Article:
I'm now 50% invested:


Looking to sell the banks in the next 6-12 months as we come to the end of the business cycle.

Gazprom

I entered a small position in Gazprom, the Russian gas company, last year.

Gazprom is an indispensable supplier of piped gas to Europe, trading at a single digit PE.  It (and its underlying currency) trade in accordance with crude oil prices.  It was a 1% speculative position, due to the risk of forced privatisation.

This was based on a previous recommendation from Capitalist Exploits.  They turned negative on it due to increasing geopolitical risk: US shareholders have been given a deadline to dispose of their Rusal stock/bonds, and Gazprom could be next.

Sold it last week.  Profit around USD 600.


Sunday, April 22, 2018

Covered FMG Short

Covered my FMG short at on 20th April at AUD 4.69.
It had closed above the 4.50-4.55 support level for several days.
Loss of AUD 2.8K.

Monday, April 2, 2018

Short Fortescue Metals Group

I am expecting Iron Ore to drop.  Most IO is used by China for building and infrastructure.

In the long run, China is trying to move away from infrastructure and manufacturing.  Over the years they brake, accelerate, brake, accelerate...as they try to slow down without causing a recession.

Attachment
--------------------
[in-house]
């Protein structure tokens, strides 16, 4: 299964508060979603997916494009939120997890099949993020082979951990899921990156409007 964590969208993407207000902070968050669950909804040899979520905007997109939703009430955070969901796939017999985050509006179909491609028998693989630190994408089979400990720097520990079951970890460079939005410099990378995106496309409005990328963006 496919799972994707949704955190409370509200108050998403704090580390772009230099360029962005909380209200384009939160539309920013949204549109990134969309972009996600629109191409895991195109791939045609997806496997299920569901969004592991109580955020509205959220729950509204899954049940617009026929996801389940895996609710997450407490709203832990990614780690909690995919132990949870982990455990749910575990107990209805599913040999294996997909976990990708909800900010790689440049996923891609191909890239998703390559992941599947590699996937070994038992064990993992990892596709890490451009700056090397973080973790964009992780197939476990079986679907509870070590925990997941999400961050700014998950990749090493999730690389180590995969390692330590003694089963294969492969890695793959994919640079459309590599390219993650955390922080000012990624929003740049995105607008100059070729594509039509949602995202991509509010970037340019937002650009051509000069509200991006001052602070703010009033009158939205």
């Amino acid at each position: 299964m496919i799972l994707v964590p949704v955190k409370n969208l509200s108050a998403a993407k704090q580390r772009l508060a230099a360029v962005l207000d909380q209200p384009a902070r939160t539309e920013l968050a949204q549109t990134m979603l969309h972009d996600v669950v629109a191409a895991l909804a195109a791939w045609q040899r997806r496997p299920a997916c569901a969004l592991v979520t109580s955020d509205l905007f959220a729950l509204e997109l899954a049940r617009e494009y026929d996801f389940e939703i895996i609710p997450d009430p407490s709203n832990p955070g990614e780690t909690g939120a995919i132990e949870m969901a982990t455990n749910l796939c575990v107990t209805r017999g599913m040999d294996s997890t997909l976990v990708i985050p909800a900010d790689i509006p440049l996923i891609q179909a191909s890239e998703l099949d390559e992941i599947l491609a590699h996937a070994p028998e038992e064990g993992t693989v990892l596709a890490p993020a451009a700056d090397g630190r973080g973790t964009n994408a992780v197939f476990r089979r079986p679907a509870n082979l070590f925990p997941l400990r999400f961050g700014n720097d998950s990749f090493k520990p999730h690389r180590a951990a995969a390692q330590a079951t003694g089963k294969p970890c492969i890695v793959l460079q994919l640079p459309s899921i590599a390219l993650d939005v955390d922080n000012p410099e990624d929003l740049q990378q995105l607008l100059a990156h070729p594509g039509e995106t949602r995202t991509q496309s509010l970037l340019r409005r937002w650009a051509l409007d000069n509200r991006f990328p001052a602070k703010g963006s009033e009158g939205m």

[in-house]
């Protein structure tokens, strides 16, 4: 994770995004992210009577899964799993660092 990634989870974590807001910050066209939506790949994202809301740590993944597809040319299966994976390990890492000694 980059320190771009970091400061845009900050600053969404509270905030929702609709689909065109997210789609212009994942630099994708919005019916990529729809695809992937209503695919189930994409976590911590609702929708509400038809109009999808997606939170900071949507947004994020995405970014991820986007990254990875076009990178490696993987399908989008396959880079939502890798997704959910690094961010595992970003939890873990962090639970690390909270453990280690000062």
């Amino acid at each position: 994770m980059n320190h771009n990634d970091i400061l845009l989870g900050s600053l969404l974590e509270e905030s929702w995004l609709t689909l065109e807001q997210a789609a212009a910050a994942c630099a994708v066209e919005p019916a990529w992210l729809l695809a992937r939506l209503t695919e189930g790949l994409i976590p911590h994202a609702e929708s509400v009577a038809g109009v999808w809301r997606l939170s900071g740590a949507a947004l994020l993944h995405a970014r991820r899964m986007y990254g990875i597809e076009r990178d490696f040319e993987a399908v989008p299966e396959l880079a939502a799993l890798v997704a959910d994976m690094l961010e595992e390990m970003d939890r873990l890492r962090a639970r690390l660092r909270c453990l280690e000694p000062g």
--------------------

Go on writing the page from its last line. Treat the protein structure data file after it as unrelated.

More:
In the medium term, I think they are in the brake stage now.  They will be slowing down now, so they can stimulate in 2020 for Xi's election the year after.  China's growth credit (Total Social Financing plus Bonds) is slowing:


Source: MB Webinar - Nucleus Wealth Mgt (abt 30 mins in).

In the short term, there are record iron ore stocks at Chinese ports.   Most of it is low grade ore, unused because of China's pollution restrictions.

FMG is the 4th largest global iron ore supplier after Vale, BHP and Rio, and also 4th place on the cost curve.  It produces mostly lower quality 58% ore, versus high-quality 62% ore from the other three, and low quality 30+% from domestic Chinese producers.  Upgrading their mix will take time - meanwhile they have have to accept discounts.

FMG's stock price has recently broken support:

I am short 6,600 shares of FMG at AUD 4.27.  This is a short term trade, hoping to make 20-30%.

Main risks are:
  • In the short term, the market shoots upwards if the correction ends.
  • China may rescind their pollution curbs.
  • In the long term, steel may be used for OBOR.  Or for buildings/infrastructure for the booming US economy.  Including a big, beautiful wall.

US Drug Wholesalers again

Another look at US Drug Wholesalers: Cardinal Health (CAH) and McKesson (MCK).  These companies are part of an oligopoly in an industry not affected by recessions or trade wars, and are cheap now.

Cashflows

These 2 companies have been highly profitable.   Lets look at their past numbers.

I use Cashflows From Operations (CFO).  Since they are distributors with large yearly swings in working capital, exclude working capital changes:




Sustaining capex (mostly PPE) is extremely low, so free cashflows almost matches CFO: